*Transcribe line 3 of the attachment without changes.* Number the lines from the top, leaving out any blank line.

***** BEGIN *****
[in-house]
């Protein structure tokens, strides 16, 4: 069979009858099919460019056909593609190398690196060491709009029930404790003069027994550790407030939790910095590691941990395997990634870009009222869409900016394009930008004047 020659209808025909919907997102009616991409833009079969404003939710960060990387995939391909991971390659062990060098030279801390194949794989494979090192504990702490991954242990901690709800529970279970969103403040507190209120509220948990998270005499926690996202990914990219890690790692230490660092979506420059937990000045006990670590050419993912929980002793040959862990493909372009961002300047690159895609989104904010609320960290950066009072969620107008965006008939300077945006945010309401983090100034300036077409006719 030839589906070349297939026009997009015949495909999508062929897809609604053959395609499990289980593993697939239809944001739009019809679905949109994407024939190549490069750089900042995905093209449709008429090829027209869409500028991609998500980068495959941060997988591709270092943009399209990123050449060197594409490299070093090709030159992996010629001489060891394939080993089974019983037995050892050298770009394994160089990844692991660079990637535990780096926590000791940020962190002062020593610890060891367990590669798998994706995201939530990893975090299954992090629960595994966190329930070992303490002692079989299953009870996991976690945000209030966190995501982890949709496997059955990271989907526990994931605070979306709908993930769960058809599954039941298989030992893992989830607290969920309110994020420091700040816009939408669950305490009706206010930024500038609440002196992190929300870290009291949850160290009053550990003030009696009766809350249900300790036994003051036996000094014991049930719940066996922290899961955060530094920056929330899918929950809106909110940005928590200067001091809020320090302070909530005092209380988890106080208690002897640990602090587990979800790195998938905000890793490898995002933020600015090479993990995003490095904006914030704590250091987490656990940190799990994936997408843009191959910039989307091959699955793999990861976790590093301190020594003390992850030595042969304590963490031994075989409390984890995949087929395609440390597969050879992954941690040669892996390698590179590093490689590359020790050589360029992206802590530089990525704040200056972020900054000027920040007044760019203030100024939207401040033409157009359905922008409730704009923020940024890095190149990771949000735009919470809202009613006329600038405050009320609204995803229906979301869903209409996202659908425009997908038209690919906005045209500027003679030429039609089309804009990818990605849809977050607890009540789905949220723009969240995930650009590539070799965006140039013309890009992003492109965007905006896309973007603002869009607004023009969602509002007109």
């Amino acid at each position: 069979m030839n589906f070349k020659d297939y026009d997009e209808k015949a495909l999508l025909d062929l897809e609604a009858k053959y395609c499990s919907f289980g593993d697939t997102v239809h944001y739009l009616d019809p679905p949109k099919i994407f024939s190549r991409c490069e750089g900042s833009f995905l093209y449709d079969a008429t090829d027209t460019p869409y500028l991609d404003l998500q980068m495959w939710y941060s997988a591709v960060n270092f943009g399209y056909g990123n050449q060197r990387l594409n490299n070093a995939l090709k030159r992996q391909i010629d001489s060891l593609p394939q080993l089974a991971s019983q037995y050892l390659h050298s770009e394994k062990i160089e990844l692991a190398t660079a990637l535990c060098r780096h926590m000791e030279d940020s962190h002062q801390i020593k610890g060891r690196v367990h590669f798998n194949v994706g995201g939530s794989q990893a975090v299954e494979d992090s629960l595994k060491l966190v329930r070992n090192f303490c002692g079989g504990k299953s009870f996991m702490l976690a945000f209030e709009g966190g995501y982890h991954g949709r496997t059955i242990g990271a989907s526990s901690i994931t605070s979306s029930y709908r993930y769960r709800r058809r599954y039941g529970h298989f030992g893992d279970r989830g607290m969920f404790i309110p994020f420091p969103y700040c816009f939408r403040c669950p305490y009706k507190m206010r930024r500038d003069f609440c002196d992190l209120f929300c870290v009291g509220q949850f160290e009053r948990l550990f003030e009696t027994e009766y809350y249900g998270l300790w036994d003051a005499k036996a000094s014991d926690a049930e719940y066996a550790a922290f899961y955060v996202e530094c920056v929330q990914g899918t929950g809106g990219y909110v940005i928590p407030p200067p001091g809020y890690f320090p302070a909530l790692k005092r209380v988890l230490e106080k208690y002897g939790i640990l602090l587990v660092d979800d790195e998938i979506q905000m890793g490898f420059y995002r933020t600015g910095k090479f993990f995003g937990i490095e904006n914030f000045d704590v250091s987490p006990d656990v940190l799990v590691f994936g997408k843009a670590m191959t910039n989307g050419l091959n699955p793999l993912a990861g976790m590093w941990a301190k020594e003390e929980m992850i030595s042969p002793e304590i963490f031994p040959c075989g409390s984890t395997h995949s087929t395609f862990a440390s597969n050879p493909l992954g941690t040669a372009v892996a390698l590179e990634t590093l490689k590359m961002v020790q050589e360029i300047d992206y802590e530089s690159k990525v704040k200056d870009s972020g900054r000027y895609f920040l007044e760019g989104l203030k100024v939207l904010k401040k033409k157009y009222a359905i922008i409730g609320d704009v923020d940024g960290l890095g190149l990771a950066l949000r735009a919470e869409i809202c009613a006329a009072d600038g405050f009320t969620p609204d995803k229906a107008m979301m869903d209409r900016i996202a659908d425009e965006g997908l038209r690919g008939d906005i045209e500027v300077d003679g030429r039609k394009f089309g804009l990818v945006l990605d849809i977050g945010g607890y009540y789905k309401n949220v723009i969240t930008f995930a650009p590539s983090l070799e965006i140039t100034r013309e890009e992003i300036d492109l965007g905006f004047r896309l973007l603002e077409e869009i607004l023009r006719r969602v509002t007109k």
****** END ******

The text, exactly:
């Amino acid at each position: 069979m030839n589906f070349k020659d297939y026009d997009e209808k015949a495909l999508l025909d062929l897809e609604a009858k053959y395609c499990s919907f289980g593993d697939t997102v239809h944001y739009l009616d019809p679905p949109k099919i994407f024939s190549r991409c490069e750089g900042s833009f995905l093209y449709d079969a008429t090829d027209t460019p869409y500028l991609d404003l998500q980068m495959w939710y941060s997988a591709v960060n270092f943009g399209y056909g990123n050449q060197r990387l594409n490299n070093a995939l090709k030159r992996q391909i010629d001489s060891l593609p394939q080993l089974a991971s019983q037995y050892l390659h050298s770009e394994k062990i160089e990844l692991a190398t660079a990637l535990c060098r780096h926590m000791e030279d940020s962190h002062q801390i020593k610890g060891r690196v367990h590669f798998n194949v994706g995201g939530s794989q990893a975090v299954e494979d992090s629960l595994k060491l966190v329930r070992n090192f303490c002692g079989g504990k299953s009870f996991m702490l976690a945000f209030e709009g966190g995501y982890h991954g949709r496997t059955i242990g990271a989907s526990s901690i994931t605070s979306s029930y709908r993930y769960r709800r058809r599954y039941g529970h298989f030992g893992d279970r989830g607290m969920f404790i309110p994020f420091p969103y700040c816009f939408r403040c669950p305490y009706k507190m206010r930024r500038d003069f609440c002196d992190l209120f929300c870290v009291g509220q949850f160290e009053r948990l550990f003030e009696t027994e009766y809350y249900g998270l300790w036994d003051a005499k036996a000094s014991d926690a049930e719940y066996a550790a922290f899961y955060v996202e530094c920056v929330q990914g899918t929950g809106g990219y909110v940005i928590p407030p200067p001091g809020y890690f320090p302070a909530l790692k005092r209380v988890l230490e106080k208690y002897g939790i640990l602090l587990v660092d979800d790195e998938i979506q905000m890793g490898f420059y995002r933020t600015g910095k090479f993990f995003g937990i490095e904006n914030f000045d704590v250091s987490p006990d656990v940190l799990v590691f994936g997408k843009a670590m191959t910039n989307g050419l091959n699955p793999l993912a990861g976790m590093w941990a301190k020594e003390e929980m992850i030595s042969p002793e304590i963490f031994p040959c075989g409390s984890t395997h995949s087929t395609f862990a440390s597969n050879p493909l992954g941690t040669a372009v892996a390698l590179e990634t590093l490689k590359m961002v020790q050589e360029i300047d992206y802590e530089s690159k990525v704040k200056d870009s972020g900054r000027y895609f920040l007044e760019g989104l203030k100024v939207l904010k401040k033409k157009y009222a359905i922008i409730g609320d704009v923020d940024g960290l890095g190149l990771a950066l949000r735009a919470e869409i809202c009613a006329a009072d600038g405050f009320t969620p609204d995803k229906a107008m979301m869903d209409r900016i996202a659908d425009e965006g997908l038209r690919g008939d906005i045209e500027v300077d003679g030429r039609k394009f089309g804009l990818v945006l990605d849809i977050g945010g607890y009540y789905k309401n949220v723009i969240t930008f995930a650009p590539s983090l070799e965006i140039t100034r013309e890009e992003i300036d492109l965007g905006f004047r896309l973007l603002e077409e869009i607004l023009r006719r969602v509002t007109k």